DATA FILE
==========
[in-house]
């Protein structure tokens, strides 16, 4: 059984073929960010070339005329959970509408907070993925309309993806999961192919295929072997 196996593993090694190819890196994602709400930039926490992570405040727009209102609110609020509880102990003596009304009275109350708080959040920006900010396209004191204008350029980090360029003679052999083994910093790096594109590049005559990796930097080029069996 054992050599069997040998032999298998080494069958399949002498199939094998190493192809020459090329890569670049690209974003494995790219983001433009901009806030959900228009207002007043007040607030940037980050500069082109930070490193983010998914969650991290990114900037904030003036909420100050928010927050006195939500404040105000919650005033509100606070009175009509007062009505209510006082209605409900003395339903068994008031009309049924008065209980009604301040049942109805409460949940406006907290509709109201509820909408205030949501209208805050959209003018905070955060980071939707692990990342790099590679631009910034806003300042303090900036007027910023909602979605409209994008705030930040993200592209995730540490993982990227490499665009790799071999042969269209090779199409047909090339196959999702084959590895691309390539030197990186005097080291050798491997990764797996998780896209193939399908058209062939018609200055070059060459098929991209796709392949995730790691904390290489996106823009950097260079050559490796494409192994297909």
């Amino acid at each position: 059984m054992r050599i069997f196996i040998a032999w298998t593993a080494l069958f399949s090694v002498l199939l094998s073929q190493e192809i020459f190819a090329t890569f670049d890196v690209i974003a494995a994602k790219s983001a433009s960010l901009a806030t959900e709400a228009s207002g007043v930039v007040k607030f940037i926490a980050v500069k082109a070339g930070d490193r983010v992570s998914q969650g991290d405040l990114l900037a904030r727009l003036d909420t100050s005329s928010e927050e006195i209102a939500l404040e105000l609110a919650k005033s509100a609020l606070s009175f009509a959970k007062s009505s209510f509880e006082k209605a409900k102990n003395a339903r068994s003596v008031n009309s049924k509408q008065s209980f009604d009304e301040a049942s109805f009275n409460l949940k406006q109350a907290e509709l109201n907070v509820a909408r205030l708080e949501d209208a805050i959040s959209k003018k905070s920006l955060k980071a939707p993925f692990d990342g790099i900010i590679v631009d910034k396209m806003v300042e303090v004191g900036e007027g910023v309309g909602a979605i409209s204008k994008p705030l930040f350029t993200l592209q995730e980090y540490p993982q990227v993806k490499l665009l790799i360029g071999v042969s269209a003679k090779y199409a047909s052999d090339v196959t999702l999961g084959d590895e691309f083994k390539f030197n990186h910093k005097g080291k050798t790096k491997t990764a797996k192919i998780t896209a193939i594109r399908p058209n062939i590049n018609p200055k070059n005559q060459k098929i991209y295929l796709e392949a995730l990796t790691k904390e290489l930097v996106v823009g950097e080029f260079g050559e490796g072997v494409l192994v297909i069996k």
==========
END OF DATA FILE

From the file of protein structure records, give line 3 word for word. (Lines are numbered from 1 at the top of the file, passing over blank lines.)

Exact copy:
């Amino acid at each position: 059984m054992r050599i069997f196996i040998a032999w298998t593993a080494l069958f399949s090694v002498l199939l094998s073929q190493e192809i020459f190819a090329t890569f670049d890196v690209i974003a494995a994602k790219s983001a433009s960010l901009a806030t959900e709400a228009s207002g007043v930039v007040k607030f940037i926490a980050v500069k082109a070339g930070d490193r983010v992570s998914q969650g991290d405040l990114l900037a904030r727009l003036d909420t100050s005329s928010e927050e006195i209102a939500l404040e105000l609110a919650k005033s509100a609020l606070s009175f009509a959970k007062s009505s209510f509880e006082k209605a409900k102990n003395a339903r068994s003596v008031n009309s049924k509408q008065s209980f009604d009304e301040a049942s109805f009275n409460l949940k406006q109350a907290e509709l109201n907070v509820a909408r205030l708080e949501d209208a805050i959040s959209k003018k905070s920006l955060k980071a939707p993925f692990d990342g790099i900010i590679v631009d910034k396209m806003v300042e303090v004191g900036e007027g910023v309309g909602a979605i409209s204008k994008p705030l930040f350029t993200l592209q995730e980090y540490p993982q990227v993806k490499l665009l790799i360029g071999v042969s269209a003679k090779y199409a047909s052999d090339v196959t999702l999961g084959d590895e691309f083994k390539f030197n990186h910093k005097g080291k050798t790096k491997t990764a797996k192919i998780t896209a193939i594109r399908p058209n062939i590049n018609p200055k070059n005559q060459k098929i991209y295929l796709e392949a995730l990796t790691k904390e290489l930097v996106v823009g950097e080029f260079g050559e490796g072997v494409l192994v297909i069996k």